Singing is a mindful activity. Focusing your mind and body on signing allows you to switch off your stream of consciousness. It allows people with dementia to experience the benefits of living in the moment, distracted from any negative thoughts. Mindfulness has been shown to have many benefits to those living with dementia, including reducing stress and increasing concentration. Singing has been shown to significantly improve the cognitive abilities of those living with dementia.

Other health benefits of singing include:

  • A strengthened immune system – a protein antibody is released from singing that has known benefits to the immune system.
  • Improves breathing – when you sing you breath well and increase your oxygen intake and lung capacity. This can help with your cardiovascular system and reduces anxiety and stress.
  • Strengthens the nervous system – the vagus nerve is connected to the vocal cords and connects the brain to various organs. It is a key part of the nervous system that influences breathing, digestion and heart rate.
  • Improving aerobic activity – singing exercises major muscle groups in the upper body, improving the efficiency of the cardiovascular system.

There are several singing groups across the UK who support those to live well with dementia through singing groups. This includes ‘Singing for the brain’ groups run nationwide in local communities by the Alzheimer’s Society.

There are numerous ways you can support your loved one to experience singing. Joining a local community choir, inviting their friends’ round to experience music at home or signing up for music therapy classes.

The role of music in dementia care

With all the benefits that music brings to those living with dementia, it is increasingly used in dementia care.  No matter where a person is cared for, music can help people to develop and maintain relationships with those close to them or caring for them. This has a positive effect on a person’s overall well-being.

As part of a dementia care plan, music can be used to improve general attention, thinking, memory, speech and communication skills. This in turn then reduces frustration, anxiety and depression for many with dementia.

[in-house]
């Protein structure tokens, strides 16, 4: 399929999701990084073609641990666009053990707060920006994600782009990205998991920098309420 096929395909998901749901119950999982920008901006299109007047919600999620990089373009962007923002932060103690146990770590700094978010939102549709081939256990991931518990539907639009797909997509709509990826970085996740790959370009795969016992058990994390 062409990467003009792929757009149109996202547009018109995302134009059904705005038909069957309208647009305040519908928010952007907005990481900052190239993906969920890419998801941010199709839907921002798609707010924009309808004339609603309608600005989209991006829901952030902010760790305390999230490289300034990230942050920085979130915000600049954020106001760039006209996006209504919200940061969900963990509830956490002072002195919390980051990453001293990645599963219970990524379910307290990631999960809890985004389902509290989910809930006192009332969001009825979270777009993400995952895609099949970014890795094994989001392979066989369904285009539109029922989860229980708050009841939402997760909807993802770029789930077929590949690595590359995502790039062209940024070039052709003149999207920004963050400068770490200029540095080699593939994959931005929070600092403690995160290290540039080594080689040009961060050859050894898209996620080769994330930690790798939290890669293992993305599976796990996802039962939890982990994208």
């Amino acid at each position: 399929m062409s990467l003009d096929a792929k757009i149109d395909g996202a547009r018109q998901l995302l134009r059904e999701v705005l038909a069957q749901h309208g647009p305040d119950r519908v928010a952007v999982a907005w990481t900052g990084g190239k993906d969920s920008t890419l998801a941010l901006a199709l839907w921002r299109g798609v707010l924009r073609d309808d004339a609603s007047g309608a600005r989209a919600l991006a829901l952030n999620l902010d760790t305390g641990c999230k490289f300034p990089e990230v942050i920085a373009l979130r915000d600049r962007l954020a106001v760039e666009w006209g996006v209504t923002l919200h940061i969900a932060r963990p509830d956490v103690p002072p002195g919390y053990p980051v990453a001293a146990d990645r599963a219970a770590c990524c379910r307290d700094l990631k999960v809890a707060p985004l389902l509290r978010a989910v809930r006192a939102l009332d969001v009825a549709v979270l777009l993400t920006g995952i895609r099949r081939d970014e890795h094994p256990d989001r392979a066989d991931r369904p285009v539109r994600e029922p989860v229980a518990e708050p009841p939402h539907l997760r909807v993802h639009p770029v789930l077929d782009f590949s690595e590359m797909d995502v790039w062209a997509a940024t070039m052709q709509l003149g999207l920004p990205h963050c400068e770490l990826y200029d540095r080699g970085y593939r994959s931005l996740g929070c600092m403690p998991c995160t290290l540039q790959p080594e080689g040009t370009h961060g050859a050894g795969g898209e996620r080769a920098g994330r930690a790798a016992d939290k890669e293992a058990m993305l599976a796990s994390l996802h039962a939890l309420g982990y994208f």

Music can be integrated into the day-to-day life of a person with dementia in several ways, either in a group or on a one-to-one basis.  Every person living with dementia is different and it is important to understand what works for the individual. How they wish to listen to music, where, when and with who should be explored to understand what has the most positive effect. It is important to understand what music brings back positive memories.  This highly personalised approach considers personal needs and preferences and should be included in a person’s plan of care.

Some ideas for enjoying music include:

  • Singing in a group or choir
  • Listening quietly to music through headphones
  • Singing along to favourite pieces of music that evoke positive memories
  • Playing instruments
  • Listening to a live performance either online at home or at a concert

How to use music therapy to connect with your loved one

Music therapy can be provided by a family member caring for a loved one, or by involving a trained music therapist to help a person express themselves and communicate. It has been proven to reduce anxiety which leads to positive feelings, perception, mood and behaviour.

Choose music your loved one likes

Positive reactions will come from music that a person can connect to. It might be music they listen to regularly or music from their younger years.  If you do not know, ask them what music they like, or find out from friends or other family members. Find out when they would like to listen to it or simply ask ‘what song would you like to hear now’. When verbal communication is limited, use trial and error to find music that gets a positive reaction. Think about the music that was around in the younger years and play this music. Find live concert performances from their youth or ones you know they have attended. Create a playlist of all the music they enjoy for different moods, or times of the day. Be mindful about how different types of music affect mood.

Observe and monitor their reaction to music

Observe your loved one to see how they react to a piece of music. If they seem distressed or uncomfortable try another piece of music. If they respond positively to the music try joining in with them – hum along or tap your feet to encourage engagement.

Use music to interact with your loved one